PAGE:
The Sharks will start the second round against Detroit, beginning either tomorrow or Sunday, depending on the results of tonight's game between Washington and Montreal. That's completely insane, but what can you do? So because the Sharks may be playing the Red Wings tomorrow, it's time to discuss what we would like to see from team teal in the series.
The question before us is simple: how do you beat Detroit? The answer seems obvious at first: import more efficient and reliable cars from overseas and allow the manufacturing downturn to slowly destroy the city economically. But, on further examination, this proves to be a poor strategy for a seven-game hockey series - so we'll have to look at some other options.
Let's talk strategy.
Point 1: Hitting
Douglas Murray was right all along - the Sharks need to hit people to win. The Red Wings are coming off a seven-game series and the Sharks have had time to rest - San Jose needs to bring the physical play to make the Wings start feeling the ache deep in their ancient bones. I think comparing the average age and size of teams in the playoffs isn't that useful, but it can be interesting. Doing a quick check, it looks like this:
Average age of San Jose: 28.72 years, the perfect balance of youth and experience.
Average age of Detroit: 29.8 years, which means their blood is practically dust by now. Seriously, these grandpas should be sitting on their porch and complaining about the way kids dress today, not playing hockey!
Okay, the age difference isn't really important at all. It's pretty much the inverse situation that was going on with the Avalanche, and we all remember how that turned out*. How about size?
Average height and weight of San Jose: 6 ft 1, 206 lbs. These men are positively monstrous, able to crush orphanages under their feet.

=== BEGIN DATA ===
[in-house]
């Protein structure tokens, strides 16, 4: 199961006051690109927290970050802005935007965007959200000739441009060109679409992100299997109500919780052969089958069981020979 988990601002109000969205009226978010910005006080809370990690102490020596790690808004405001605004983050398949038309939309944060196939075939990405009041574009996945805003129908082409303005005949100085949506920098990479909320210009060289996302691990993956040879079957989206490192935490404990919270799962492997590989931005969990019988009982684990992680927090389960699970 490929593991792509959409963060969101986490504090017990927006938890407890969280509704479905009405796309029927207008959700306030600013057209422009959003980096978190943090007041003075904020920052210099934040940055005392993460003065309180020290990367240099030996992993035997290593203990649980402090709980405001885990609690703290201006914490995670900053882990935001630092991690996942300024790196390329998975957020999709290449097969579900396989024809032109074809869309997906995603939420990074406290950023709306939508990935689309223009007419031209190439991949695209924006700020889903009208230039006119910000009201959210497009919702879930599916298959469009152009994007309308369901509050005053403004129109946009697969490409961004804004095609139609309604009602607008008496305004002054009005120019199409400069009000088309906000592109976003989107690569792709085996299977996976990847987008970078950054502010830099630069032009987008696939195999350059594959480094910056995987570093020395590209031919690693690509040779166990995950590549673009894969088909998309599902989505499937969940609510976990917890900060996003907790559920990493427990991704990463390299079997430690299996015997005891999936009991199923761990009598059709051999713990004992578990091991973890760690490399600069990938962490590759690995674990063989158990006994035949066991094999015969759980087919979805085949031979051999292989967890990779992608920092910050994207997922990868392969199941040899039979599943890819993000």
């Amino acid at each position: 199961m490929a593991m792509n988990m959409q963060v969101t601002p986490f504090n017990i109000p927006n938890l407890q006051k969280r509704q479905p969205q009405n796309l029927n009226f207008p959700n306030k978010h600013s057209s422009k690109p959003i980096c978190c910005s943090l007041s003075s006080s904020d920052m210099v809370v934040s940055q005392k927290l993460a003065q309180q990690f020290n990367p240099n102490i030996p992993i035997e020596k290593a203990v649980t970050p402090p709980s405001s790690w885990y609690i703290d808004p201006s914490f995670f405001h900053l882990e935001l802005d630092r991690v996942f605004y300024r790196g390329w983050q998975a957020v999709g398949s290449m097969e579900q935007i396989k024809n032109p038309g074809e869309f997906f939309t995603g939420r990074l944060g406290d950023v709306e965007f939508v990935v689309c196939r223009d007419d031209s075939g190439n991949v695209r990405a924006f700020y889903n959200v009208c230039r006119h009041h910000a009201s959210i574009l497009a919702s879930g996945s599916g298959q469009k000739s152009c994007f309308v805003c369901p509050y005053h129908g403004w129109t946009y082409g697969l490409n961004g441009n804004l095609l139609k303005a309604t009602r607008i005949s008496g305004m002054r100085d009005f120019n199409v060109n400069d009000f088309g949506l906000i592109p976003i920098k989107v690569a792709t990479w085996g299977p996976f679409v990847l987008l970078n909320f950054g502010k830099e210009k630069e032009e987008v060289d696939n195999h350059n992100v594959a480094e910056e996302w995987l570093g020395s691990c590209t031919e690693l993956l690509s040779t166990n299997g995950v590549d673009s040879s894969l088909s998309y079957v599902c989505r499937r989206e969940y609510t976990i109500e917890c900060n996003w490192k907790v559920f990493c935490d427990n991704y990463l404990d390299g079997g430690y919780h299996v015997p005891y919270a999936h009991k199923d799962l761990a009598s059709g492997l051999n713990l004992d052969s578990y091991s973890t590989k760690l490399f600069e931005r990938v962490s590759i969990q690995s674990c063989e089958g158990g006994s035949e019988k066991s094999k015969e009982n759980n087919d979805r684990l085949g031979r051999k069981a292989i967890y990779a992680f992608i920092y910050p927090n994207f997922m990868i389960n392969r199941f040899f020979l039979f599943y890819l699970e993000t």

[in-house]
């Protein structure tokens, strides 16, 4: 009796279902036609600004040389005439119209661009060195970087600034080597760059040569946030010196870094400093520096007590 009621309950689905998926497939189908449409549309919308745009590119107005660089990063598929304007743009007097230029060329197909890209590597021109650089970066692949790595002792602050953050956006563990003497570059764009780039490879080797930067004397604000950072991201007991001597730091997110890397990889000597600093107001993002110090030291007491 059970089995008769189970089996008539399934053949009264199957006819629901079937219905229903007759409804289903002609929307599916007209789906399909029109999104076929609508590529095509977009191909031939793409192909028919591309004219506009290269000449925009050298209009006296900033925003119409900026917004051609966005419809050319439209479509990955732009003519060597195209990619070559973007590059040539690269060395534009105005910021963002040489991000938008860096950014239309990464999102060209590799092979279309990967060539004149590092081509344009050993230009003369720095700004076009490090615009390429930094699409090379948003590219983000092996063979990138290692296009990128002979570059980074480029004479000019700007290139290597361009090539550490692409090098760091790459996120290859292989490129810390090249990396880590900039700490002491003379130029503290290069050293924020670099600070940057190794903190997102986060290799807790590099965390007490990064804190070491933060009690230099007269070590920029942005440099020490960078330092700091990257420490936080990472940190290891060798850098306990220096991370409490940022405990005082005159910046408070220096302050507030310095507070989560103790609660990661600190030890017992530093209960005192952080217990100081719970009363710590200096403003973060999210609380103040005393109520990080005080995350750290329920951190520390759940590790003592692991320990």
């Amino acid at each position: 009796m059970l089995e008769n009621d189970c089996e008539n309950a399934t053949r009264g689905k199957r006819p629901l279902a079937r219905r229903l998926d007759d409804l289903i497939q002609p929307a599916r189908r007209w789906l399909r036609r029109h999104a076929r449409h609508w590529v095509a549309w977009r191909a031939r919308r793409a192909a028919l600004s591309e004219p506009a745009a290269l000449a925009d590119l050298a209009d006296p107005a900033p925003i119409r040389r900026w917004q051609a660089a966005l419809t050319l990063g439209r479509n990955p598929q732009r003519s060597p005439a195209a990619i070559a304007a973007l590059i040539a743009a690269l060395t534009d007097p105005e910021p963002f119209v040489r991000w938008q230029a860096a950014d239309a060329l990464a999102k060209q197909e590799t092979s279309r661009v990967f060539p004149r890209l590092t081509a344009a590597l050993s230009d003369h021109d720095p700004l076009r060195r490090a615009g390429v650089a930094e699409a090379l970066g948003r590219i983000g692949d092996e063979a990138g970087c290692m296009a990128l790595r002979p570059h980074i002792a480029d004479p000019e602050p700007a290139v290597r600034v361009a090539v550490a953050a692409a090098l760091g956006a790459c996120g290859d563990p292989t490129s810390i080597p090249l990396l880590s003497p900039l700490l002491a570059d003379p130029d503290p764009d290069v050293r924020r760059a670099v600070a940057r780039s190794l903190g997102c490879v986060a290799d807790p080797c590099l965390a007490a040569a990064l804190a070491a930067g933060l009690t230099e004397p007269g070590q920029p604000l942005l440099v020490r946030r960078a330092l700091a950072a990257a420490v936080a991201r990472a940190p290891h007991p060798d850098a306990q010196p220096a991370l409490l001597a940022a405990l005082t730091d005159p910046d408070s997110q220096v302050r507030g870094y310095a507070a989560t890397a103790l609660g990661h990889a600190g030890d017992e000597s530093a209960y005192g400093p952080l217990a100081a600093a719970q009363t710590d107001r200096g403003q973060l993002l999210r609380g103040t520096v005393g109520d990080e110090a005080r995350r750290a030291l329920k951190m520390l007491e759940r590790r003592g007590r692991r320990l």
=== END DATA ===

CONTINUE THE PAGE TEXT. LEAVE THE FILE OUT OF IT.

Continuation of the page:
Average height and weight of Detroit: 6 ft, 199 lbs. The Red Wings aren't TECHNICALLY midgets, but it's pretty close. They probably still need special reaching-sticks to push elevator buttons.
Yeah those numbers aren't that big of a deal either, but size is more important than age, for sure. Again it's close to the same discrepancy in size the Sharks had over the Avs, and I feel the Sharks' physical play definitely reflected that in round one. The problem is that the Red Wings are a MUCH better team than Colorado, and it will not be anywhere near as easy to push them around.
Point 2: Get to Howard
Nabby clearly has the better numbers, but Howard's are respectable. At times in the Phoenix series, however, he seemed rattled and soft. With a bigger, more aggressive, and supremely-talented team like the Sharks taking shots at him and getting in his face, I think we'll see more cracks appear in Jimmy's armor.
Please, dear god, don't let this take a wasted game to figure out: SHOOT FROM SHARP ANGLES, GET IN HIS FACE, AND GO FOR GARBAGE GOALS. Seriously, it's like every series the Sharks forget what to do to get to a goalie, and so a guy like Craig Anderson starts looking like some incredible hall-of-fame superstar. The Sharks need to come out hard right from game one, put a few past Howard, and take hold of this series.
Point 3: No defensive lapses
An early problem in the series with Colorado was odd-man rushes and defensive breakdowns by the Sharks. The started to correct this towards the end of the first round, but it was still something that popped up occasionally. Against the Red Wings, these kinds of mistakes will mean death. The Sharks need to keep in position and the forwards need to be ready to come back and support the defense if the play starts going the other way.
Again, the fact that this was a problem in the first few games against the Avalanche and then was mostly corrected is encouraging. The Sharks have learned their lesson and should not repeat the same mistakes.
Series Prediction: There's no curse anymore, so the Sharks can win this series with hard work and talent. It will be tougher than Colorado, but the Sharks will get it done. SHARKS IN 6.
* = if you do not recall the series with the Avalanche, you should probably schedule a brain-scan with your doctor.